Dengue continues to haunt Karachi as death toll reaches fiveOctober 12, 2015
Karachi: Hapless citizens have to reap the bitter fruits of poor governance, murder of merit through political appointments, commission and bribery culture and sheer mismanagement in almost every sector but the crucial healthcare sector has been particularly more neglected, as this year so far Karachi has to mourn three deaths due to dengue viral fever alone.
The fifth victim was 36-year-old Bilal Ahmed, son of Saeed Ahmed, a resident of Surjani Town of Karachi who died in Civil Hospital Karachi during treatment. At least 2258 dengue fever cases have been reported from Sindh province since 1st January 2015 to date, of them 2203 detected from Karachi alone.
Two decades back dengue was an unknown disease in Karachi. Its cases surfaced sharply in this city when it faced a sudden ecological change in 2003 when hundreds of thousands of fully-grown eucalyptus trees were hacked and replaced by Conocarpus trees. Though there is no scientific research so far in Pakistan on the link of African plant Conocarpus and the dengue viral fever, but some botanists and environmental activists had showed serious concern that this sudden ecological change would not augur well for the mega city.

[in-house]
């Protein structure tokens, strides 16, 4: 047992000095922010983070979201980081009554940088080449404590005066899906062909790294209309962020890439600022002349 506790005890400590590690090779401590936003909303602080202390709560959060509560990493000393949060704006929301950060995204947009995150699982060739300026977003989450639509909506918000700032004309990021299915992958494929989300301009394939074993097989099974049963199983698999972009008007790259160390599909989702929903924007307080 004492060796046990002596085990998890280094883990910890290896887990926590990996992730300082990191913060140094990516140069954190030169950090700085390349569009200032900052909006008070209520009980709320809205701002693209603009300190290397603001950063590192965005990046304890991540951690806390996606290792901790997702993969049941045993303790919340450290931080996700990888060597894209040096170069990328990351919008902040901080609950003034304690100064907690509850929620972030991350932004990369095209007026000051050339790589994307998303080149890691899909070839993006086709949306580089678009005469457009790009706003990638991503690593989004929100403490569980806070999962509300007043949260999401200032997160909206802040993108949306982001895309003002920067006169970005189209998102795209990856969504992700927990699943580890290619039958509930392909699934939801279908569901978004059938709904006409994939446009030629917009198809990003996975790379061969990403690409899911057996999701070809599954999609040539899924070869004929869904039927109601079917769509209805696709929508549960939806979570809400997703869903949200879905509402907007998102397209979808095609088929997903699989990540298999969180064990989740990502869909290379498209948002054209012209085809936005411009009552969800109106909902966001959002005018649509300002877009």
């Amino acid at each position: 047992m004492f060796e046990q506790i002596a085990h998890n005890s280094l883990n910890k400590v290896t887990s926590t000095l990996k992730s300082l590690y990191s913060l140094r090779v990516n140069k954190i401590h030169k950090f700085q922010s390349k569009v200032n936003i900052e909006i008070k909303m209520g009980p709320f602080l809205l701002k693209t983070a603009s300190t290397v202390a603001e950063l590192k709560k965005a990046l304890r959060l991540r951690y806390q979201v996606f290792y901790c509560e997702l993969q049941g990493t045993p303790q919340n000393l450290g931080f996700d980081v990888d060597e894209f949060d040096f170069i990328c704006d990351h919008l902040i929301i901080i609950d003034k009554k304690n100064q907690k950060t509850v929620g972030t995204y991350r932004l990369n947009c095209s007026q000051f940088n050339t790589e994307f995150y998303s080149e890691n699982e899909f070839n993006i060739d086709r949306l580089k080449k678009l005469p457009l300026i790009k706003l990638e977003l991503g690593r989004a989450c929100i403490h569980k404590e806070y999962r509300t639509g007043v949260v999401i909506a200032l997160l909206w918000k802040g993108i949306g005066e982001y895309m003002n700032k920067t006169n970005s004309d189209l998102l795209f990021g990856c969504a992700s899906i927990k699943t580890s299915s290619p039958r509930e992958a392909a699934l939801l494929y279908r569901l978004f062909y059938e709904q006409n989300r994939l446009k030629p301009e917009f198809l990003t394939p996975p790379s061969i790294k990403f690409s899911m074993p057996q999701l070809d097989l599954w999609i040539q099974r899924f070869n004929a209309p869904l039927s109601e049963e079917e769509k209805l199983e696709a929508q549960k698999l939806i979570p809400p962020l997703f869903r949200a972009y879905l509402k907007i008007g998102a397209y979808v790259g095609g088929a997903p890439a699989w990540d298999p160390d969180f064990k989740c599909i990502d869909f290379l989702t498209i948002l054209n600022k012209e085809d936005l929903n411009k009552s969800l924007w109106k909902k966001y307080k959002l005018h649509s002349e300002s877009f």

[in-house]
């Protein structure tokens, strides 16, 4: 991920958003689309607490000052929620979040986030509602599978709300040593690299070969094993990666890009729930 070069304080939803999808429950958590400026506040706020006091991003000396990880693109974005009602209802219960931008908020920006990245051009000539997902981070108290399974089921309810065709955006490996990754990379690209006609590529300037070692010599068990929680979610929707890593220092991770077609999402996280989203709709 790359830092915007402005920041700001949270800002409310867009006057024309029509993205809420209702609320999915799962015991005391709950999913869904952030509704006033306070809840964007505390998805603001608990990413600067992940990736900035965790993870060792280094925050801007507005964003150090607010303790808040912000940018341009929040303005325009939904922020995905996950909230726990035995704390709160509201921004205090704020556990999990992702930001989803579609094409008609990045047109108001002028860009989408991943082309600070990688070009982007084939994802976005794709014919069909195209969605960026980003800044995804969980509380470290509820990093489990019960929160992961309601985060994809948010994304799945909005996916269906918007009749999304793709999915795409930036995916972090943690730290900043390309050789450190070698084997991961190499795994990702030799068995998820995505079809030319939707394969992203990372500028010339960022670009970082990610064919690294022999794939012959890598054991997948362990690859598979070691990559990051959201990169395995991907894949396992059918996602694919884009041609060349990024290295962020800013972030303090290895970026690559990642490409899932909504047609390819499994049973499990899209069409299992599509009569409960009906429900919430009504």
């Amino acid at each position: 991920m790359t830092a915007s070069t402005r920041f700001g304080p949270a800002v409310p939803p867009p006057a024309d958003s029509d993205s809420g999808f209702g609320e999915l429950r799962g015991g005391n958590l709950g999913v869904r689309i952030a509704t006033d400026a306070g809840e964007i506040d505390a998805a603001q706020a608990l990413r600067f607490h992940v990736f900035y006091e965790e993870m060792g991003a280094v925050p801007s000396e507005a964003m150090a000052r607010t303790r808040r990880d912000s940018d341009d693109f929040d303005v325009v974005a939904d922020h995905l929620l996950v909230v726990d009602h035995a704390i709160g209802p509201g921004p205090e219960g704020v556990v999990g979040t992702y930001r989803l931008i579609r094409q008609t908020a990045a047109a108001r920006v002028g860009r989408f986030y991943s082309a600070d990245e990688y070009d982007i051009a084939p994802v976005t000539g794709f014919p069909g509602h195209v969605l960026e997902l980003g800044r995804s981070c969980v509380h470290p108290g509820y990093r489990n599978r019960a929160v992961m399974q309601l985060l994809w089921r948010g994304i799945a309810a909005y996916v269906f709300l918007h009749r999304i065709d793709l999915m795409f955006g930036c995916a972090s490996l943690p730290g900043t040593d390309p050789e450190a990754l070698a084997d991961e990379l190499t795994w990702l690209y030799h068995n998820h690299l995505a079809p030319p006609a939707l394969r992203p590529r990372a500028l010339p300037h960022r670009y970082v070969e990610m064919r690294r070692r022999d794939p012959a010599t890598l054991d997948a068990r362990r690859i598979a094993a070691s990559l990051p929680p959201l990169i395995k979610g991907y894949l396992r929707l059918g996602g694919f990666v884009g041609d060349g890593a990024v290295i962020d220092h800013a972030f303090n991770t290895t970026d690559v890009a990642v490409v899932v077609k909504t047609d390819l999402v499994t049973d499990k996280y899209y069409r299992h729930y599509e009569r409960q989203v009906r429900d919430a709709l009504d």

Even if the conspiracy theory of ecological change is ignored, the health department, Karachi Municipal Corporation and other related departments have not taken adequate steps to check the onslaught of dengue in Karachi. The statistics would show that the dengue cases are being reported year after year in Karachi, making it an unbearable burden for the government as well as society. Saving a few fumigation rounds and ‘awareness’ campaign there is no concrete steps seen to seriously check the causes of dengue, including poor garbage collection, leaking lines of water and sewerage and lack of affordable diagnostic facilities for citizens. Special wards and research centers, modern laboratories, specialized training of doctors, nurses and paramedics to deal with the dengue cases are still a distant dream for Karachiites.
Dengue viral fever is not a Karachi or Pakistan specific healthcare problems but several other countries are also facing dengue cases, but we read only success stories in these countries. Even, a third world country like Sri Lanka has better management to control dengue as compared with Pakistan.
Karachi is the only port city of Pakistan and economic lifeline of this nation. Diseases like dengue should be taken as a grave warning signal not only for the healthcare of Karachiites but also for the economy of Pakistan. The government needs to wake from its traditional deep slumber and at least replicate the successful anti-dengue models and mechanisms of other countries, especially Asian nation, if it lack resources for original research on this disease, its treatment and control.